Fathers of Holiness and (Divine) Mercy
Editorial on Sts. John Paul II and John XXIII
BY The Editors
April 20-May 3, 2014 Issue | Posted 4/27/14 at 5:01 AM
In 1981, when Pope John Paul II awoke in the intensive care unit, following life-saving surgery for gunshot wounds he sustained during an assassination attempt, he asked his secretary, "Have you said Compline?"
Even in the ICU, Karol Wojtyla adhered to his practice of closing the day with the Liturgy of the Hours. Indeed, his subsequent decision to visit his would-be assassin in prison to offer forgiveness provided further evidence of his disciplined prayer life and desire to do the Father’s will.
Sanctity, according to St. Thomas Aquinas, is defined as the fruit of divine action and of the soul placing God at the beginning and the end of life. Aquinas wrote that holiness is marked by a spiritual detachment that nurtures the free contemplation of truth and by a stability of practice that feeds the soul’s desire to serve God in all things.
On April 27, Divine Mercy Sunday, John Paul II and John XXIII will be canonized by Pope Francis.
The lives of both saints have enriched our own understanding of sanctity as a radical and deeply personal testament of God’s mercy in a broken world.
Though less well known to many 21st-century Catholics, John XXIII also forged a path to holiness marked by an ordered life of prayer and a humble dependence on God in all things. His published diary, Journal of a Soul, presents the simple principles that shaped his life as a priest, diplomat and pope. "Entrust myself at all times to Divine Providence," and "Always acknowledge my own nothingness" are among the precepts that guided his spiritual progress from his teenage years in a junior seminary.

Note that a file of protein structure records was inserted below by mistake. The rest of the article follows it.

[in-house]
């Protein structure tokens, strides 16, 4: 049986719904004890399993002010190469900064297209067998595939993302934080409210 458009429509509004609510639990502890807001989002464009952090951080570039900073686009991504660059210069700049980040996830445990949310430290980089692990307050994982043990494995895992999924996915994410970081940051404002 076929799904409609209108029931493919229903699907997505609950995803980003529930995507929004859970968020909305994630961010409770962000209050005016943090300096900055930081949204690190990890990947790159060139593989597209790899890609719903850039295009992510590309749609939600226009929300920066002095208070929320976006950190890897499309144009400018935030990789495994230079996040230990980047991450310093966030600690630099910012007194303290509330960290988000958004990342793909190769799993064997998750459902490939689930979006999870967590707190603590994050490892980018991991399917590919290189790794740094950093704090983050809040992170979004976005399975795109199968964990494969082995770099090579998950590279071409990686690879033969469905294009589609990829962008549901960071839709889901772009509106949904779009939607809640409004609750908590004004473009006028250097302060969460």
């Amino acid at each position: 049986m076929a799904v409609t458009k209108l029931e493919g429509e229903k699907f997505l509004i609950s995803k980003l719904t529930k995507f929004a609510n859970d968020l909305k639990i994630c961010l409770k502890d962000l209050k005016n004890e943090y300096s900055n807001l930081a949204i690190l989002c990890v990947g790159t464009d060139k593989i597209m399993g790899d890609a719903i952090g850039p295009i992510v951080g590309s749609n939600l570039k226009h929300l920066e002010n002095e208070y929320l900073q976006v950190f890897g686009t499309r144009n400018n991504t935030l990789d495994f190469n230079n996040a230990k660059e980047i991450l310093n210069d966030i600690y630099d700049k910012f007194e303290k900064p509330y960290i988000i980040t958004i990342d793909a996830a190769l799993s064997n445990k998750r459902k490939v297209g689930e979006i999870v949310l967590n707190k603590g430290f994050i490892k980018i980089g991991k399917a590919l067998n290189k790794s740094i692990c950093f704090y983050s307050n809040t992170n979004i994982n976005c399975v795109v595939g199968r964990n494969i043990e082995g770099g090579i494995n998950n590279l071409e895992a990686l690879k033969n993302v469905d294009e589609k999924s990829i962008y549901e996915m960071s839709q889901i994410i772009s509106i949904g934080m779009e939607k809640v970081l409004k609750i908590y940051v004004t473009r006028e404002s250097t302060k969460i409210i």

Karol Wojtyla and Angelo Roncalli were cradle Catholics, raised in the faith during the same century and on the same continent, yet their beliefs and their desire for virtue would be tested in starkly different ways.
Roncalli grew up in Italy, one of 14 children raised in a peasant family. He served in the Italian military during the First World War and later advanced through the Holy See’s diplomatic corps before he was made a cardinal in 1953.
Karol Wojtyla was the youngest of three children fathered by a retired Army officer and a devout Catholic in Wadowice, Poland. By the time Karol was 20, he had lost every member of his family. He would narrowly evade arrest by the Nazis while studying at an underground seminary, and he later dueled with the Soviet-backed Polish government and secret police during his years as the cardinal-archbishop of Krakow.
Amid an age dispirited by man-made calamities and skeptical of God’s providence, each man lived the gift of spiritual paternity with the unique grace and solitude of the Vicar of Christ.
"The whole world is my family. This sense of belonging to everyone must give character and vigor to my mind, my heart and my actions," John XXII wrote in a 1959 journal entry. Breaking the pattern of his predecessors, who had rarely strayed from the Vatican, he visited a local prison and hospital during his pontificate.